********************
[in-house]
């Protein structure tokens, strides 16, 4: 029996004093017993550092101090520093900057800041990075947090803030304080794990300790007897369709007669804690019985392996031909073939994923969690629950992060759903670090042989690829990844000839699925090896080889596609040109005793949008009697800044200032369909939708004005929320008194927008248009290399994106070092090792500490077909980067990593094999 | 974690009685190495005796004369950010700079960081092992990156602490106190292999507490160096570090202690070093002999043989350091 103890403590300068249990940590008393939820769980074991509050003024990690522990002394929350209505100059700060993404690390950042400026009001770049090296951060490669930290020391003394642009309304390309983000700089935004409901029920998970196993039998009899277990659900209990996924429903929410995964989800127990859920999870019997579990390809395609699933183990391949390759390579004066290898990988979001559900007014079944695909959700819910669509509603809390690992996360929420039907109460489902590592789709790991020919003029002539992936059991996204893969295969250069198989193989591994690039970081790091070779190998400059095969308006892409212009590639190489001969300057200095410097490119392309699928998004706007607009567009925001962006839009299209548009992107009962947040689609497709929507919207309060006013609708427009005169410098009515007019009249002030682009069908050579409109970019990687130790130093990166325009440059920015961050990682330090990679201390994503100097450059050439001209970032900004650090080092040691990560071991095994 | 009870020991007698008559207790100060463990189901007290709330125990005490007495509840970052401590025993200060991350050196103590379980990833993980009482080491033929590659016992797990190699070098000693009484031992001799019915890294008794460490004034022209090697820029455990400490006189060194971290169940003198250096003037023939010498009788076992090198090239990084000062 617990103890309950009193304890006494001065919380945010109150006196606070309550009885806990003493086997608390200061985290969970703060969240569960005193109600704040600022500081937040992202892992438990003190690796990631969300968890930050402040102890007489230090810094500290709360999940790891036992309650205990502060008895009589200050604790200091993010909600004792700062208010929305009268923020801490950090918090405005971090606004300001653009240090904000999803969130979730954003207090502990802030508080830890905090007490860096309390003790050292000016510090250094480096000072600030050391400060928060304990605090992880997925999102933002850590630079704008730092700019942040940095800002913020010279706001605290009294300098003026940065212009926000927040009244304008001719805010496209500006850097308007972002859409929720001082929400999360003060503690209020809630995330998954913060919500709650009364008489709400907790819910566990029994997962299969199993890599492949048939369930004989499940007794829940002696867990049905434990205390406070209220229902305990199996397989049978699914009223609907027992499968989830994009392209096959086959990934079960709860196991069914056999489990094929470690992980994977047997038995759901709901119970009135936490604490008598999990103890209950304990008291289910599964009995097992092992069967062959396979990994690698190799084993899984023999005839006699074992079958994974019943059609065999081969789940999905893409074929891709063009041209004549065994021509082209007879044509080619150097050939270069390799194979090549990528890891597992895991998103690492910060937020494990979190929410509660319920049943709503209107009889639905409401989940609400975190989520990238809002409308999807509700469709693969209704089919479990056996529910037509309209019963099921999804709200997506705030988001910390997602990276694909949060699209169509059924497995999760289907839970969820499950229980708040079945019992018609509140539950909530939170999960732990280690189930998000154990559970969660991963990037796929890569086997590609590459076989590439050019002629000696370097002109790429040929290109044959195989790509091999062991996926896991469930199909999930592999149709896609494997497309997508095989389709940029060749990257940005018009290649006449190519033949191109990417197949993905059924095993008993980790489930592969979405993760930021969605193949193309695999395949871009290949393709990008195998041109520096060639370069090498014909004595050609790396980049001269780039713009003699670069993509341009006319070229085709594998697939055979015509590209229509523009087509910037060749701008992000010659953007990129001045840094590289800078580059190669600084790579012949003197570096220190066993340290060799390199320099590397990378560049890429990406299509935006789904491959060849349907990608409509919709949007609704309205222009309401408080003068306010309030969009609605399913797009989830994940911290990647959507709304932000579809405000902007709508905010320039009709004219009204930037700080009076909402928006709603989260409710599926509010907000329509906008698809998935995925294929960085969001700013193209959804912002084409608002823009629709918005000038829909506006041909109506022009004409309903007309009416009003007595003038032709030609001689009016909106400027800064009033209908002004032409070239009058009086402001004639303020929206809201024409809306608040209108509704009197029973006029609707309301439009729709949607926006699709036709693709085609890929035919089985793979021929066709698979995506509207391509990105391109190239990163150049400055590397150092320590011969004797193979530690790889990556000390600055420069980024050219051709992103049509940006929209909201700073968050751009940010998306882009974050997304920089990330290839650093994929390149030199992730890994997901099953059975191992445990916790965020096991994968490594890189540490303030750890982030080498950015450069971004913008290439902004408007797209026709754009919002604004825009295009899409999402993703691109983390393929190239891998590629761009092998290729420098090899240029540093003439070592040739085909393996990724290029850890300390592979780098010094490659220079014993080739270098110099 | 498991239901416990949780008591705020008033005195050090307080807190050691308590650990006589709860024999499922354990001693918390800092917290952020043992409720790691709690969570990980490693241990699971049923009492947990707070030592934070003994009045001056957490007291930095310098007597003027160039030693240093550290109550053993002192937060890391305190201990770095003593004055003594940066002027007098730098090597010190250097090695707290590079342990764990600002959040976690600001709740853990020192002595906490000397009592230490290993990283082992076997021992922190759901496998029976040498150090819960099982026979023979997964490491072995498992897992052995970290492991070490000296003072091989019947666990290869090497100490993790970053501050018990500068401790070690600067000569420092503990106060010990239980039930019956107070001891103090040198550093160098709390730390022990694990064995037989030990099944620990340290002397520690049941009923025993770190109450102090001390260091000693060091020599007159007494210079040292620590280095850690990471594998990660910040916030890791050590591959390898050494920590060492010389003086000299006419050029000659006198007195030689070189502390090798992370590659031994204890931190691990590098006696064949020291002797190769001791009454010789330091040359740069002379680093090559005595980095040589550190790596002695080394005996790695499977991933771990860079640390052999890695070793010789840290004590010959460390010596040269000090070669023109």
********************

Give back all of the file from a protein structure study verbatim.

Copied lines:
[in-house]
């Protein structure tokens, strides 16, 4: 029996004093017993550092101090520093900057800041990075947090803030304080794990300790007897369709007669804690019985392996031909073939994923969690629950992060759903670090042989690829990844000839699925090896080889596609040109005793949008009697800044200032369909939708004005929320008194927008248009290399994106070092090792500490077909980067990593094999 | 974690009685190495005796004369950010700079960081092992990156602490106190292999507490160096570090202690070093002999043989350091 103890403590300068249990940590008393939820769980074991509050003024990690522990002394929350209505100059700060993404690390950042400026009001770049090296951060490669930290020391003394642009309304390309983000700089935004409901029920998970196993039998009899277990659900209990996924429903929410995964989800127990859920999870019997579990390809395609699933183990391949390759390579004066290898990988979001559900007014079944695909959700819910669509509603809390690992996360929420039907109460489902590592789709790991020919003029002539992936059991996204893969295969250069198989193989591994690039970081790091070779190998400059095969308006892409212009590639190489001969300057200095410097490119392309699928998004706007607009567009925001962006839009299209548009992107009962947040689609497709929507919207309060006013609708427009005169410098009515007019009249002030682009069908050579409109970019990687130790130093990166325009440059920015961050990682330090990679201390994503100097450059050439001209970032900004650090080092040691990560071991095994 | 009870020991007698008559207790100060463990189901007290709330125990005490007495509840970052401590025993200060991350050196103590379980990833993980009482080491033929590659016992797990190699070098000693009484031992001799019915890294008794460490004034022209090697820029455990400490006189060194971290169940003198250096003037023939010498009788076992090198090239990084000062 617990103890309950009193304890006494001065919380945010109150006196606070309550009885806990003493086997608390200061985290969970703060969240569960005193109600704040600022500081937040992202892992438990003190690796990631969300968890930050402040102890007489230090810094500290709360999940790891036992309650205990502060008895009589200050604790200091993010909600004792700062208010929305009268923020801490950090918090405005971090606004300001653009240090904000999803969130979730954003207090502990802030508080830890905090007490860096309390003790050292000016510090250094480096000072600030050391400060928060304990605090992880997925999102933002850590630079704008730092700019942040940095800002913020010279706001605290009294300098003026940065212009926000927040009244304008001719805010496209500006850097308007972002859409929720001082929400999360003060503690209020809630995330998954913060919500709650009364008489709400907790819910566990029994997962299969199993890599492949048939369930004989499940007794829940002696867990049905434990205390406070209220229902305990199996397989049978699914009223609907027992499968989830994009392209096959086959990934079960709860196991069914056999489990094929470690992980994977047997038995759901709901119970009135936490604490008598999990103890209950304990008291289910599964009995097992092992069967062959396979990994690698190799084993899984023999005839006699074992079958994974019943059609065999081969789940999905893409074929891709063009041209004549065994021509082209007879044509080619150097050939270069390799194979090549990528890891597992895991998103690492910060937020494990979190929410509660319920049943709503209107009889639905409401989940609400975190989520990238809002409308999807509700469709693969209704089919479990056996529910037509309209019963099921999804709200997506705030988001910390997602990276694909949060699209169509059924497995999760289907839970969820499950229980708040079945019992018609509140539950909530939170999960732990280690189930998000154990559970969660991963990037796929890569086997590609590459076989590439050019002629000696370097002109790429040929290109044959195989790509091999062991996926896991469930199909999930592999149709896609494997497309997508095989389709940029060749990257940005018009290649006449190519033949191109990417197949993905059924095993008993980790489930592969979405993760930021969605193949193309695999395949871009290949393709990008195998041109520096060639370069090498014909004595050609790396980049001269780039713009003699670069993509341009006319070229085709594998697939055979015509590209229509523009087509910037060749701008992000010659953007990129001045840094590289800078580059190669600084790579012949003197570096220190066993340290060799390199320099590397990378560049890429990406299509935006789904491959060849349907990608409509919709949007609704309205222009309401408080003068306010309030969009609605399913797009989830994940911290990647959507709304932000579809405000902007709508905010320039009709004219009204930037700080009076909402928006709603989260409710599926509010907000329509906008698809998935995925294929960085969001700013193209959804912002084409608002823009629709918005000038829909506006041909109506022009004409309903007309009416009003007595003038032709030609001689009016909106400027800064009033209908002004032409070239009058009086402001004639303020929206809201024409809306608040209108509704009197029973006029609707309301439009729709949607926006699709036709693709085609890929035919089985793979021929066709698979995506509207391509990105391109190239990163150049400055590397150092320590011969004797193979530690790889990556000390600055420069980024050219051709992103049509940006929209909201700073968050751009940010998306882009974050997304920089990330290839650093994929390149030199992730890994997901099953059975191992445990916790965020096991994968490594890189540490303030750890982030080498950015450069971004913008290439902004408007797209026709754009919002604004825009295009899409999402993703691109983390393929190239891998590629761009092998290729420098090899240029540093003439070592040739085909393996990724290029850890300390592979780098010094490659220079014993080739270098110099 | 498991239901416990949780008591705020008033005195050090307080807190050691308590650990006589709860024999499922354990001693918390800092917290952020043992409720790691709690969570990980490693241990699971049923009492947990707070030592934070003994009045001056957490007291930095310098007597003027160039030693240093550290109550053993002192937060890391305190201990770095003593004055003594940066002027007098730098090597010190250097090695707290590079342990764990600002959040976690600001709740853990020192002595906490000397009592230490290993990283082992076997021992922190759901496998029976040498150090819960099982026979023979997964490491072995498992897992052995970290492991070490000296003072091989019947666990290869090497100490993790970053501050018990500068401790070690600067000569420092503990106060010990239980039930019956107070001891103090040198550093160098709390730390022990694990064995037989030990099944620990340290002397520690049941009923025993770190109450102090001390260091000693060091020599007159007494210079040292620590280095850690990471594998990660910040916030890791050590591959390898050494920590060492010389003086000299006419050029000659006198007195030689070189502390090798992370590659031994204890931190691990590098006696064949020291002797190769001791009454010789330091040359740069002379680093090559005595980095040589550190790596002695080394005996790695499977991933771990860079640390052999890695070793010789840290004590010959460390010596040269000090070669023109």